Bike Lanes v. Sharrows: Debate Continues for Hillsborough Street

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Corrections appended: The original version of this article stated that the cycle lanes are four feet wide; they are five feet wide. In addition, the post misspelled Alison Carpenter’s name.

Members of the city’s bike commission want more data on the Hillsborough Street bicycle lanes before they make a final recommendation to keep them on the street or replace them with “sharrows,” or shared-lane markings.

The Bicycle and Pedestrian Advisory Commission Monday voted to keep temporary bike lanes while sharrows are added to roads around N.C. State University.

“I would like to keep these bike lanes installed until at least 75 percent of the surrounding road treatments are completed,” said Commission Chair Alan Wiggs.

Temporary bike lanes were placed on Hillsborough Street in late July. They were added to the street’s renovation plan only after residents voiced safety concerns to the city council.

In contrast to a bike lane, which separates cyclists from motorists by a solid white line, a sharrow is a large marking on the road that reminds motorists to share the road. Wiggs said as more sharrows appear on surrounding streets, the commission will have more data about how motorists are adapting to the new markings.

"Sharrows" remind motorists to share the road with bicyclists.

In the next few months, Clark Avenue, as well as Peace, Hargett and Faircloth streets will all be receiving sharrows.

“To me,” Wiggs said, “if we keep [the bike lanes] down for the extent of the trial we can then come back and make a good recommendation.”

BPAC will then recommended to city councilors whether to use sharrows or bike lanes on Hillsborough Street. Raleigh councilors will then make their own recommendation to the state DOT, which owns the street and will make the final decision.

During a recent public comment period, 45 percent of residents expressed preference for the bike lanes, while 55 percent are opposed.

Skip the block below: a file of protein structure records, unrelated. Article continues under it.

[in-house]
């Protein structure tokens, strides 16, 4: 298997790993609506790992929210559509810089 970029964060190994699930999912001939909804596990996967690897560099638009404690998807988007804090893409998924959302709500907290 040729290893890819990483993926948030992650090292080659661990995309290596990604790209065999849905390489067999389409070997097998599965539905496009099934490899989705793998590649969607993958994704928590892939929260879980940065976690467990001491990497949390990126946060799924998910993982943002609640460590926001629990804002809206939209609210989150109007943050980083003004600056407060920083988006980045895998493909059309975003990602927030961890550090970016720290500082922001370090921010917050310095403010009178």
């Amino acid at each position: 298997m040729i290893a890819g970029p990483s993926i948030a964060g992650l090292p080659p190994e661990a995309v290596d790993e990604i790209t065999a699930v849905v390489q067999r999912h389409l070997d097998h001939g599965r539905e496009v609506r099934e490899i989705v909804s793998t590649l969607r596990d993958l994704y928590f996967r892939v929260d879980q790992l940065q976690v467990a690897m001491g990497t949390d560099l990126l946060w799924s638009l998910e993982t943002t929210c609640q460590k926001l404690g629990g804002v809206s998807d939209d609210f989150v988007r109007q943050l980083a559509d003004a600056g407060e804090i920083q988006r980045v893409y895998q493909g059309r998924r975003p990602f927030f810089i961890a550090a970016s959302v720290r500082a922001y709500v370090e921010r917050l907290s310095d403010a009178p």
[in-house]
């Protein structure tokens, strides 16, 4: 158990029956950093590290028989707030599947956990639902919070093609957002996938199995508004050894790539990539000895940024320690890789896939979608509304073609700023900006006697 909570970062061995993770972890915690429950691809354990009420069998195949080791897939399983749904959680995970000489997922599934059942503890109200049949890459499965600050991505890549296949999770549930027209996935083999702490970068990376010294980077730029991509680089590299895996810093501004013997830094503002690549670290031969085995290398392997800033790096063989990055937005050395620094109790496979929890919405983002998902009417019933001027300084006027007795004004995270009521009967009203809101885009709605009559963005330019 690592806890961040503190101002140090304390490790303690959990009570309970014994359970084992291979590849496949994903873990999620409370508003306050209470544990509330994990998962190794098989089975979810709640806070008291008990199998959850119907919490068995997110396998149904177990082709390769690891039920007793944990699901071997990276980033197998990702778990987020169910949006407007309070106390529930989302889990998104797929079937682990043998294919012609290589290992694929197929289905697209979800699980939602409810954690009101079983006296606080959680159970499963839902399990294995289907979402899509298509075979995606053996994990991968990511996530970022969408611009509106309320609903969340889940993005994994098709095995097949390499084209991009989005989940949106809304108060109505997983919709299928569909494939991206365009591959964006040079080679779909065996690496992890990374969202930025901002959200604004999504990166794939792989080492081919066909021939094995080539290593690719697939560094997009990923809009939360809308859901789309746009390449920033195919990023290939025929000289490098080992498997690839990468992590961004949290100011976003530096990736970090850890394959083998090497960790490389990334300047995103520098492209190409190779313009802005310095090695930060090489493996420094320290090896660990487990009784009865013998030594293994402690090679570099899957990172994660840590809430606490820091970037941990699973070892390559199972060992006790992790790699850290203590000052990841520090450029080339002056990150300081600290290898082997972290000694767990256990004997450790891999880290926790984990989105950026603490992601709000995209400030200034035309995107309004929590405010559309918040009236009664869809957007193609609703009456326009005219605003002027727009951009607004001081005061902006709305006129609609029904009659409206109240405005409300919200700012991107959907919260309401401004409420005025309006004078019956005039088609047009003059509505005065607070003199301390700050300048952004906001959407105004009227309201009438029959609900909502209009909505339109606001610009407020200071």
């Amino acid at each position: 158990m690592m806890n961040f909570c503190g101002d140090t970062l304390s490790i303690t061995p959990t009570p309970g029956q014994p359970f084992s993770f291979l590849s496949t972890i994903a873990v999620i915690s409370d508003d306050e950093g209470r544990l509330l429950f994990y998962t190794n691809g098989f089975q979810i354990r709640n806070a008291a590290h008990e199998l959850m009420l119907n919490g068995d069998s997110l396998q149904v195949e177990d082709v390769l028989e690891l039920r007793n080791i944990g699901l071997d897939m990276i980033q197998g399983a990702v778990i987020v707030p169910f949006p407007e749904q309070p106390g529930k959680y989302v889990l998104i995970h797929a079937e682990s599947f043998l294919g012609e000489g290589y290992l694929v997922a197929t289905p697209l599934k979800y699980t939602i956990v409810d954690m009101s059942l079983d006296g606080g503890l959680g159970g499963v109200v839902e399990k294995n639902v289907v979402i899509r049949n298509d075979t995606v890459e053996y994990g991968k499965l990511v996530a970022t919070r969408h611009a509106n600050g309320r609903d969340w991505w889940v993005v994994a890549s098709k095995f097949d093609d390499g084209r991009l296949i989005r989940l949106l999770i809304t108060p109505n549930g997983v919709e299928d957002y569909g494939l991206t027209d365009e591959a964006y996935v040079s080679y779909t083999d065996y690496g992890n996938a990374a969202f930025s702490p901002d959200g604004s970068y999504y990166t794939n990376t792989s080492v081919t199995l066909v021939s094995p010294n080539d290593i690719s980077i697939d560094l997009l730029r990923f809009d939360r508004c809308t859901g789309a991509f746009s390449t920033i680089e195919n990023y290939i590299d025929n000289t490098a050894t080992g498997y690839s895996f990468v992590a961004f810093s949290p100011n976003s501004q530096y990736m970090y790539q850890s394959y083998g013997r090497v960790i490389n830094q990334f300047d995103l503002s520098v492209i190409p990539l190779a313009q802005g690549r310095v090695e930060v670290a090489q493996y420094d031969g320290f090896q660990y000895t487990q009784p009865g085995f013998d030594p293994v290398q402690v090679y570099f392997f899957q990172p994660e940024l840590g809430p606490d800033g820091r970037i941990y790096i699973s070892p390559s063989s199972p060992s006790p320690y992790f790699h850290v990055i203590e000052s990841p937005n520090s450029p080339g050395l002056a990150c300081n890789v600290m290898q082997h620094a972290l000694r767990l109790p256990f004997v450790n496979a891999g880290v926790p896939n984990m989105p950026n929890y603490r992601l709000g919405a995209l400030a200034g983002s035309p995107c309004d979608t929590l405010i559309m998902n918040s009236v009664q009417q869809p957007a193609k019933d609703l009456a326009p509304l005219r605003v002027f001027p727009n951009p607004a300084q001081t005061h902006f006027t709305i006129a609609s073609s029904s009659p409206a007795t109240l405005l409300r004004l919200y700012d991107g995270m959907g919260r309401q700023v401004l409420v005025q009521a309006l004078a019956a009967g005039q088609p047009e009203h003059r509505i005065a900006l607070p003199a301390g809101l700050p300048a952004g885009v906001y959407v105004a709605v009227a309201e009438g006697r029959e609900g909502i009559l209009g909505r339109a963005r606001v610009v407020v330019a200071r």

“People truly love them or hate them,” said Eric Lamb, Raleigh’s transportation planner.

One item on the bike lane “con” list is the size of the lanes. Cyclists say the 5-foot-wide bike lanes put them directly in the door zone of cars parked on the street.

Of the 13 residents who attended Monday’s BPAC meeting, seven favored sharrows, while the other six preferred bike lanes.

Although unable to attend, N. C. State University Transportation’s Planner Alison Carpenter sent a statement endorsing sharrows. Lamb said the Raleigh Office of Transportation also supports sharrow use.

Since the bike lanes’ installation, only one incident has been reported. Lamb said a cyclist hit a parked car while swerving to avoid another cyclist, who was crossing the street.

2 thoughts on “Bike Lanes v. Sharrows: Debate Continues for Hillsborough Street

  1. The bike lanes are actually 5-feet wide, not 4-feet. And there is no buffer whatsoever between the bike lane and parked cars because NCDOT was not comfortable with the federal AASHTO guideline allowing for narrowing the travel lane to 10-feet. Very disappointing results.

  2. Dear Editor,

    It is great to hear the progression of Raleigh’s transportation system, whether they implement more bike lanes or sharrows, developing alternative forms of transportation is essential for the progression towards a healthier community and environment.
    I am a college student as well as a bike commuter in the city of Winston-Salem and find that running errands is a stressful, scary, and close to- impossible task without a car. I feel obligated to own a car, to get to work but do not have the money to do so as I try to pay for my education. It is a dream of mine to someday live in a healthy community where biking is widely accepted and citizens are committed to taking care of our neighborhoods and environment. I pray that someday we do not have to be dependent on foreign oil companies and that individuals are able to have jobs because they are not restricted by not having a car to commute to work.
    I was disheartened to hear of the apprehension of some community members about establishing alternative forms of transportation. As Dr. Lamb stated in the proclamation above, “People either hate or love them”. The hesitation about bike lanes could be due to the change in lifestyle that people would have to endure. Change is always difficult at first but essential for the positive improvement of generations to come. I believe driving cars is the addiction of our nation, and many of us need to go to bicycle rehab to become healthy once again.
    In retrospect bicycles are the most logical form of transportation because of the multitude of health benefits, its cost effectiveness, and environmental sustainability.

    A Passionate Student Cyclist